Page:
Imaging the attenuation coefficients of positron beams in matter: positron attenuation tomography
- Charles Watson1
© Watson; licensee Springer. 2015
Published: 18 May 2015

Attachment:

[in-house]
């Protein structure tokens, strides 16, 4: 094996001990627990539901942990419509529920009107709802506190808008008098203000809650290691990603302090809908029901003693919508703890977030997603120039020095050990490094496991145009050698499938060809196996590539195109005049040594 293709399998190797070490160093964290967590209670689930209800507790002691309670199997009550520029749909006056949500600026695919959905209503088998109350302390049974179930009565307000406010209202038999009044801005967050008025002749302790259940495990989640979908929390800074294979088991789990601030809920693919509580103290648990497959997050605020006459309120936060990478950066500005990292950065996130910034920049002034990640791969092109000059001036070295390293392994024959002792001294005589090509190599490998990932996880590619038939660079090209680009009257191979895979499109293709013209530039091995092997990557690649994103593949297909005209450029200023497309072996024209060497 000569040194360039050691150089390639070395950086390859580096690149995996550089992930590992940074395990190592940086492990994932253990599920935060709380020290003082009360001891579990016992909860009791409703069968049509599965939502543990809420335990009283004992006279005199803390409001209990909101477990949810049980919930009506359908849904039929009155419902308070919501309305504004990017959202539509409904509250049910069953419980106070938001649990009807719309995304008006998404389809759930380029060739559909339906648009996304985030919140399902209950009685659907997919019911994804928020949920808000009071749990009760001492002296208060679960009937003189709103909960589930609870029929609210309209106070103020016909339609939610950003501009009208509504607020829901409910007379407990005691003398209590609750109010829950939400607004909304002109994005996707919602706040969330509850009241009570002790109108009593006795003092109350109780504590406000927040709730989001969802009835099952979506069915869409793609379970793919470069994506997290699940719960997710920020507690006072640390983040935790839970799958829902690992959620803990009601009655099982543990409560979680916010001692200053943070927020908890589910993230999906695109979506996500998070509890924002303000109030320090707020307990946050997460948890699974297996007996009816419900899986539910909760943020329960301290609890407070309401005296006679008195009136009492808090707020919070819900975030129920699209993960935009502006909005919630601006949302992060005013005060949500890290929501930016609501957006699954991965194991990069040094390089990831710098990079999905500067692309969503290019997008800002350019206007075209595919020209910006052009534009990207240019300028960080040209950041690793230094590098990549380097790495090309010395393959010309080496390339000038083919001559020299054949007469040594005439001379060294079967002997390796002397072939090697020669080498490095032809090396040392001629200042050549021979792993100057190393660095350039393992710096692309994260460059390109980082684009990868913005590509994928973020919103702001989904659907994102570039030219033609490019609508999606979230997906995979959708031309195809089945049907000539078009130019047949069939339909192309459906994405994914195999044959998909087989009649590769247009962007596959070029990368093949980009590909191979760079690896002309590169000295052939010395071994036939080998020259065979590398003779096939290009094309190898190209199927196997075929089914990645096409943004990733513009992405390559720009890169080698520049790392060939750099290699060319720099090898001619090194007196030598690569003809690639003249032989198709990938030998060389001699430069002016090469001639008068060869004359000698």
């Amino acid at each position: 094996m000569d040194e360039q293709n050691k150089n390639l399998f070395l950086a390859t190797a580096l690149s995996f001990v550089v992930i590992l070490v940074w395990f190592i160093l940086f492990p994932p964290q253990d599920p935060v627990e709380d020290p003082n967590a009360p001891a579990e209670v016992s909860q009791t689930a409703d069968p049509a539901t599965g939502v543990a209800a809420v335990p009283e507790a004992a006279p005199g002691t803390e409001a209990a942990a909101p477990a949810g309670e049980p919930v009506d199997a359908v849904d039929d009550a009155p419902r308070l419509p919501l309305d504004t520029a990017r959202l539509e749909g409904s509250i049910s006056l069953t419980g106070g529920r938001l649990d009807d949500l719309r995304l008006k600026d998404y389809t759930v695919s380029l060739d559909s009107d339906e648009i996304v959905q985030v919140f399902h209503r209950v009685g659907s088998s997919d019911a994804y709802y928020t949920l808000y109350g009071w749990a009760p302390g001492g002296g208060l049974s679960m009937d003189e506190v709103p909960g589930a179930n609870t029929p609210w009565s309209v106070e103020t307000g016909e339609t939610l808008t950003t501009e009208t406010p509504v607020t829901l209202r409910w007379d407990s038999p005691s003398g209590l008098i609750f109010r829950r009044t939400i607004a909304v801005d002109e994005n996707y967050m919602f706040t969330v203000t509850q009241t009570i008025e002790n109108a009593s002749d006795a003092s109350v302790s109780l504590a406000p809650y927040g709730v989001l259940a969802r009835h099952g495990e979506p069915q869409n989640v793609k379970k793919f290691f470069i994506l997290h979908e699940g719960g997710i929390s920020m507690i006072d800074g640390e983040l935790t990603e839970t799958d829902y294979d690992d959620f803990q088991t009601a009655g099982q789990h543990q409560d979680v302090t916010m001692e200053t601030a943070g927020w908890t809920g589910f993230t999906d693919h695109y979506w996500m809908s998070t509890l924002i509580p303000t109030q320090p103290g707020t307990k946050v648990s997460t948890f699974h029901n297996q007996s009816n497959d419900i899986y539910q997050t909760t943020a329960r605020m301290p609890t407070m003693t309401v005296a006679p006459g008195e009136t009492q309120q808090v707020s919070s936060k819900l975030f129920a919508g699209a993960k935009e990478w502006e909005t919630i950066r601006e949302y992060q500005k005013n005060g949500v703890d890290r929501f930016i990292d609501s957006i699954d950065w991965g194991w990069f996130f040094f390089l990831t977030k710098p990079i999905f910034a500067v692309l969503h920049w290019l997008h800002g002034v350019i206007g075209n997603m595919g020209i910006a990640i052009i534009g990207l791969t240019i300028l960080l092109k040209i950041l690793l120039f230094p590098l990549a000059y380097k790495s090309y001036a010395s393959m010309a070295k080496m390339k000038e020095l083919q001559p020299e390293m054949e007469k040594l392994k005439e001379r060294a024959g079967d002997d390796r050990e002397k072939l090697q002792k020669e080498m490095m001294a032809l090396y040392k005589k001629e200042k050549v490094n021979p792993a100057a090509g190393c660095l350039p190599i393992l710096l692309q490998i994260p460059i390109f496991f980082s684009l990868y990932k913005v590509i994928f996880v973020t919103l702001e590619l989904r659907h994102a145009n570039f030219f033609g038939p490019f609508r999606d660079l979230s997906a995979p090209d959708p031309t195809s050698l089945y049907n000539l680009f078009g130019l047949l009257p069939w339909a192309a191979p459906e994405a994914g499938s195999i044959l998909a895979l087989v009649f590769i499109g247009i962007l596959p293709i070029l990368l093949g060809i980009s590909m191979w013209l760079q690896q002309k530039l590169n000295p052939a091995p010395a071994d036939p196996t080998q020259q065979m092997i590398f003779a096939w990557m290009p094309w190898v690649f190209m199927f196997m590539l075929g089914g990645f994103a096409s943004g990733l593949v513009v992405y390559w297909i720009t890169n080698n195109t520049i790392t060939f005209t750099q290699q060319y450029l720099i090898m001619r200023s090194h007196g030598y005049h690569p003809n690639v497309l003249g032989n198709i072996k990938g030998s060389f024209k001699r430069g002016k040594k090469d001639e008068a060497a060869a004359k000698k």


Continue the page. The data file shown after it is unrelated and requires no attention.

A new positron annihilation imaging modality is described that enables nondestructive measurement of the linear attenuation coefficients (LACs) of positron beams in heterogeneous materials. This positron attenuation tomography (PAT) technique utilizes a positron emission tomography (PET) system embedded within a uniform static magnetic field, such as is found in integrated PET/MRI scanners. A Ga68-generated positron beam constrained by a 3T magnetic field penetrates objects placed within the scanner. The positrons slow down and annihilate within the object. The resulting annihilation distribution is tomographically imaged by the PET camera. This image may be interpreted as a map of the product of the positron beam's flux and its LAC at each point in the volume. It is shown that under certain easily achieved conditions this image can be decomposed into separate maps of the flux and the LACs, without need for auxiliary measurements. Although these LACs may depend on both beam and material properties, a beam softening correction is demonstrated that effectively removes the dependence on beam variation, leaving a relative LAC that is characteristic of the material. Unlike x-ray, gamma-ray or other transmission techniques, PAT does not require the penetration of the beam entirely through the object. High resolution and high contrast images of positron beam LACs in objects may be produced over nearly the full range of the positron beam, which for Ga68 beta-rays in a 3T field is about 0.5 g/cm2. The first examples of PAT images and an initial characterization of performance will be presented.
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